15. 15. • Many people are able to manage coronary artery disease with lifestyle changes and medications. • Other people with severe coronary artery disease may need angioplasty or surgery.
    16. 16. Nitroglycerine SL – Carry NTG on person at all time – Sit or lie down when taking – Take one tablet under tongue every 5 min until angina relieved. If no relief after 3 tabs, call emergency – May take immediately before activity causing angina
    17. 17. Beta blockers – Reduce myocardial oxygen consumption by decreasing heart rate, contractility and blood pressure – Caution client not to stop med abruptly; may cause rebound angina – Monitor heart failure clients for worsening failure – Side effects – hypotension, bradycardia, bronchial spasm, masks hypoglycemia – Ex: Lopressor or Toprol (metoprolol), Inderal (propranolol), Tenormin (Atenolol)
    18. 18. Calcium channel blockers – Dilate arteries – decreases SVR which decreases workload and O2 consumption – Decrease heart rate and myocardial contractility – decreases O2 consumption – Avoid in clients with severe heart failure – Side effects - hypotension, bradycardia, constipation, edema, AV blocks – Ex: Adalat or Procardia (nifedipine), Cardene (nicardipine), Cardizem (diltiazem)
    19. 19. Antiplatelet medications – Prevent platelet aggregation on atheroma or thrombus • ASA – side effects: GI irritation, bleeding, increased bruising • Ticlid (ticlopidine) – side effects: neutropenia, GI upset, N/V/D, rash. Must monitor CBC • Plavix (clopidogrel) – side effects: increased bleeding tendencies, N/V/D, rash
    20. 20. Antcoagulants Heparin • Given IV in acute situations or subcutaneous in non-acute situations • Monitor partial thromboplastin time (PTT) • Antidote – Protamine Sulfate • Observe bleeding precautions • Monitor for signs and symptoms of bleeding • Half-life of 1-2 hrs • Monitor for Heparin induced thrombocytopenia (HIT)
    21. 21. Other Drugs – Cholesterol lowering medications, such as statins, are useful to decrease the amount of "bad" (LDL) cholesterol. – ACE inhibitors, which treat hypertension and may lower the risk of recurrent myocardial infarction – Aspirin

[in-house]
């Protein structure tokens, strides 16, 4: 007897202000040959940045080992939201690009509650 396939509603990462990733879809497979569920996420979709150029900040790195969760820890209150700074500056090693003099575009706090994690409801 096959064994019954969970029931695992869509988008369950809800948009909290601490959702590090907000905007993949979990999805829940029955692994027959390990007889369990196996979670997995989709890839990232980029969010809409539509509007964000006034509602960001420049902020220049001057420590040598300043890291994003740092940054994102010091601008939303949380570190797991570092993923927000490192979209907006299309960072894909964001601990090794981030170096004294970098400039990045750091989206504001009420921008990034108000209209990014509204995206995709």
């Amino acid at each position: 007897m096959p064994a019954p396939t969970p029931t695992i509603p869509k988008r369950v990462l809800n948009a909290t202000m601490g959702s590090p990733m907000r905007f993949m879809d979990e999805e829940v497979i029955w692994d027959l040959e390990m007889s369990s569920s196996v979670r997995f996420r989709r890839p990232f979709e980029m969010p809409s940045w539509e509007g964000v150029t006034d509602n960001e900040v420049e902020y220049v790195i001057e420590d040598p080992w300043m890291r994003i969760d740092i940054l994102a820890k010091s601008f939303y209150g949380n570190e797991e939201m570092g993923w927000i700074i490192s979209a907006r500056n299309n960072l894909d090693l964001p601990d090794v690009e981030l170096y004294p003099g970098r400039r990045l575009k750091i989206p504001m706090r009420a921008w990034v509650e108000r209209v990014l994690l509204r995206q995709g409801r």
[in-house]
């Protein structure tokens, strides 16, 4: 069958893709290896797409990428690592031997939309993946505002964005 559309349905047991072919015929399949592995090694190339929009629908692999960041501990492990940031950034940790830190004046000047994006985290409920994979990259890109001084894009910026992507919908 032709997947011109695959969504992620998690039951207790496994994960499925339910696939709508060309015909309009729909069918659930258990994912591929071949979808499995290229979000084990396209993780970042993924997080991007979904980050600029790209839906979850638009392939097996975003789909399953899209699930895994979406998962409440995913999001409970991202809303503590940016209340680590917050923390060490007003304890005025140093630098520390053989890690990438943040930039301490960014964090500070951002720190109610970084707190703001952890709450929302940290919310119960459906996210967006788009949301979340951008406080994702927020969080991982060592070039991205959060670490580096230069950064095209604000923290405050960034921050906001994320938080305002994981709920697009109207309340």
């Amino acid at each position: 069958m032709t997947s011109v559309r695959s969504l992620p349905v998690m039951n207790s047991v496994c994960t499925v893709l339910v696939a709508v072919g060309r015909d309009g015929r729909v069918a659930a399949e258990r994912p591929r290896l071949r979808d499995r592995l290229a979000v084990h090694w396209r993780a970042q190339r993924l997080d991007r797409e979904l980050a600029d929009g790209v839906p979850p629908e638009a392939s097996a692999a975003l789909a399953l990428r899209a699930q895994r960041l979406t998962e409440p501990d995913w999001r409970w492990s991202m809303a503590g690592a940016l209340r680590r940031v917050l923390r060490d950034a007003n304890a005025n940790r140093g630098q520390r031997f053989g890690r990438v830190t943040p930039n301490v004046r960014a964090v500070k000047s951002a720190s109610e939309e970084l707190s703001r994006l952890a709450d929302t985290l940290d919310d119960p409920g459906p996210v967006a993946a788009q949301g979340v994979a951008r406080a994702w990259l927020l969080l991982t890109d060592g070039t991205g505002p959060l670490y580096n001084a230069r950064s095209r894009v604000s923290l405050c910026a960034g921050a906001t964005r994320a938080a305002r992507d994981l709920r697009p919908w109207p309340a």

22. 22. Oxygen therapy – Administered usually at 2 L/min per nasal cannula – Increases amount of O2 delivered to myocardium
    23. 23. Treatment (continued) 1) Stenting • a stent is introduced into a blood vessel on a balloon catheter and advanced into the blocked area of the artery • the balloon is then inflated and causes the stent to expand until it fits the inner wall of the vessel, conforming to contours as needed • the balloon is then deflated and drawn back •The stent stays in place permanently, holding the vessel open and improving the flow of blood.
    24. 24. Treatment (continued) 2) Angioplasty • a balloon catheter is passed through the guiding catheter to the area near the narrowing. A guide wire inside the balloon catheter is then advanced through the artery until the tip is beyond the narrowing. • the angioplasty catheter is moved over the guide wire until the balloon is within the narrowed segment. • balloon is inflated, compressing the plaque against the artery wall • once plaque has been compressed and the artery has been sufficiently opened, the balloon catheter will be deflated and removed.
    25. 25. Treatment (continued) 3) Bypass surgery • healthy blood vessel is removed from leg, arm or chest • blood vessel is used to create new blood flow path in your heart • the “bypass graft” enables blood to reach your heart by flowing around (bypassing) the blocked portion of the diseased artery. The increased blood flow reduces angina and the risk of heart attack.
    26. 26. •Get regular medical checkups. •Control your blood pressure. •Check your cholesterol. •Don’t smoke. •Exercise regularly. •Maintain a healthy weight. •Eat a heart-healthy diet. •Manage stress.